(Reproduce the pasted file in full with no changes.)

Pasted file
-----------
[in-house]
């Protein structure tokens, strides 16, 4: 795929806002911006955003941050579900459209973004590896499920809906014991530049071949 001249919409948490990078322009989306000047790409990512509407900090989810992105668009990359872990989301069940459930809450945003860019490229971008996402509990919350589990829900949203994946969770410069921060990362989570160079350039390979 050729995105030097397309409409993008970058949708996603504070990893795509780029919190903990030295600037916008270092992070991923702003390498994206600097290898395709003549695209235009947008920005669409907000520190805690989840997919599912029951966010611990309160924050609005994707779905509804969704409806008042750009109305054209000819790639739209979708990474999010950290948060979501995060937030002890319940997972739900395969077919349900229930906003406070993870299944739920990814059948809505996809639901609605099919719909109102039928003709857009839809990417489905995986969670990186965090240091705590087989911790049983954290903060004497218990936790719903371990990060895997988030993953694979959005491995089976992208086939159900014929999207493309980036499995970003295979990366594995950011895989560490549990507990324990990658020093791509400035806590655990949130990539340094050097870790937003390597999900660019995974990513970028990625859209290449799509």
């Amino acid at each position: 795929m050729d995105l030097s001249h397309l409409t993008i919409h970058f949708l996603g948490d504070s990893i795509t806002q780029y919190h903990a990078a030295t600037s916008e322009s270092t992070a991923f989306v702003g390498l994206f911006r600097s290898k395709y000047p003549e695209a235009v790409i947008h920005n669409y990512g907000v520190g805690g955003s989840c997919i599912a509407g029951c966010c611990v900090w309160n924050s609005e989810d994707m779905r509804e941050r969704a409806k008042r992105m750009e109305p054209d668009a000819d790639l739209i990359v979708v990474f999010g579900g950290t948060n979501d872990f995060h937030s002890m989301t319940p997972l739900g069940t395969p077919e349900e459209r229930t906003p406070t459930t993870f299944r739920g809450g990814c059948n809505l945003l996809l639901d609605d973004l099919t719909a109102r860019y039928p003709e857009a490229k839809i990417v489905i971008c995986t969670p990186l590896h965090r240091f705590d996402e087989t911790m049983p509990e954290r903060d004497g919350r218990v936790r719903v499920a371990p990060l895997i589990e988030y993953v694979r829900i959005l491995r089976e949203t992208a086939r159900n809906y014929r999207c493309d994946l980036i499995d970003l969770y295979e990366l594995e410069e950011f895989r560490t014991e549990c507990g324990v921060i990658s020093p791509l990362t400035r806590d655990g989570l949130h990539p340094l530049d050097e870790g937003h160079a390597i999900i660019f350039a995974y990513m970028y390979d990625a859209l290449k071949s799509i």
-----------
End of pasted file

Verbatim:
[in-house]
């Protein structure tokens, strides 16, 4: 795929806002911006955003941050579900459209973004590896499920809906014991530049071949 001249919409948490990078322009989306000047790409990512509407900090989810992105668009990359872990989301069940459930809450945003860019490229971008996402509990919350589990829900949203994946969770410069921060990362989570160079350039390979 050729995105030097397309409409993008970058949708996603504070990893795509780029919190903990030295600037916008270092992070991923702003390498994206600097290898395709003549695209235009947008920005669409907000520190805690989840997919599912029951966010611990309160924050609005994707779905509804969704409806008042750009109305054209000819790639739209979708990474999010950290948060979501995060937030002890319940997972739900395969077919349900229930906003406070993870299944739920990814059948809505996809639901609605099919719909109102039928003709857009839809990417489905995986969670990186965090240091705590087989911790049983954290903060004497218990936790719903371990990060895997988030993953694979959005491995089976992208086939159900014929999207493309980036499995970003295979990366594995950011895989560490549990507990324990990658020093791509400035806590655990949130990539340094050097870790937003390597999900660019995974990513970028990625859209290449799509």
């Amino acid at each position: 795929m050729d995105l030097s001249h397309l409409t993008i919409h970058f949708l996603g948490d504070s990893i795509t806002q780029y919190h903990a990078a030295t600037s916008e322009s270092t992070a991923f989306v702003g390498l994206f911006r600097s290898k395709y000047p003549e695209a235009v790409i947008h920005n669409y990512g907000v520190g805690g955003s989840c997919i599912a509407g029951c966010c611990v900090w309160n924050s609005e989810d994707m779905r509804e941050r969704a409806k008042r992105m750009e109305p054209d668009a000819d790639l739209i990359v979708v990474f999010g579900g950290t948060n979501d872990f995060h937030s002890m989301t319940p997972l739900g069940t395969p077919e349900e459209r229930t906003p406070t459930t993870f299944r739920g809450g990814c059948n809505l945003l996809l639901d609605d973004l099919t719909a109102r860019y039928p003709e857009a490229k839809i990417v489905i971008c995986t969670p990186l590896h965090r240091f705590d996402e087989t911790m049983p509990e954290r903060d004497g919350r218990v936790r719903v499920a371990p990060l895997i589990e988030y993953v694979r829900i959005l491995r089976e949203t992208a086939r159900n809906y014929r999207c493309d994946l980036i499995d970003l969770y295979e990366l594995e410069e950011f895989r560490t014991e549990c507990g324990v921060i990658s020093p791509l990362t400035r806590d655990g989570l949130h990539p340094l530049d050097e870790g937003h160079a390597i999900i660019f350039a995974y990513m970028y390979d990625a859209l290449k071949s799509i």